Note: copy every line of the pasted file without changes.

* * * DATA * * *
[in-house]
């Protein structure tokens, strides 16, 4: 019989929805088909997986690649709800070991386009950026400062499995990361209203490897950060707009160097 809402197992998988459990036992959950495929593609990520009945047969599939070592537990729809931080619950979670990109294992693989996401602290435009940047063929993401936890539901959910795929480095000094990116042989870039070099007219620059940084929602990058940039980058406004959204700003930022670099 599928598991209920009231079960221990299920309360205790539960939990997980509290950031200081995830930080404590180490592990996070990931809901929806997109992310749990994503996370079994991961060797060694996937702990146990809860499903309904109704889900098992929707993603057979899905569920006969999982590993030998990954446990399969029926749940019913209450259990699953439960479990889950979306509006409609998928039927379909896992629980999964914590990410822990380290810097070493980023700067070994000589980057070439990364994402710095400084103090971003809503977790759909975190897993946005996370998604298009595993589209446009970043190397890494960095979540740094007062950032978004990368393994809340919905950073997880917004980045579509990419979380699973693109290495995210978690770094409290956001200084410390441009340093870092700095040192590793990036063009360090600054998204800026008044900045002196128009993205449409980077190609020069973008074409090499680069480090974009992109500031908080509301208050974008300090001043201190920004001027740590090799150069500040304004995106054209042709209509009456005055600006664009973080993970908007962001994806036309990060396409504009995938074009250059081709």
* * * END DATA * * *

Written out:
[in-house]
């Protein structure tokens, strides 16, 4: 019989929805088909997986690649709800070991386009950026400062499995990361209203490897950060707009160097 809402197992998988459990036992959950495929593609990520009945047969599939070592537990729809931080619950979670990109294992693989996401602290435009940047063929993401936890539901959910795929480095000094990116042989870039070099007219620059940084929602990058940039980058406004959204700003930022670099 599928598991209920009231079960221990299920309360205790539960939990997980509290950031200081995830930080404590180490592990996070990931809901929806997109992310749990994503996370079994991961060797060694996937702990146990809860499903309904109704889900098992929707993603057979899905569920006969999982590993030998990954446990399969029926749940019913209450259990699953439960479990889950979306509006409609998928039927379909896992629980999964914590990410822990380290810097070493980023700067070994000589980057070439990364994402710095400084103090971003809503977790759909975190897993946005996370998604298009595993589209446009970043190397890494960095979540740094007062950032978004990368393994809340919905950073997880917004980045579509990419979380699973693109290495995210978690770094409290956001200084410390441009340093870092700095040192590793990036063009360090600054998204800026008044900045002196128009993205449409980077190609020069973008074409090499680069480090974009992109500031908080509301208050974008300090001043201190920004001027740590090799150069500040304004995106054209042709209509009456005055600006664009973080993970908007962001994806036309990060396409504009995938074009250059081709």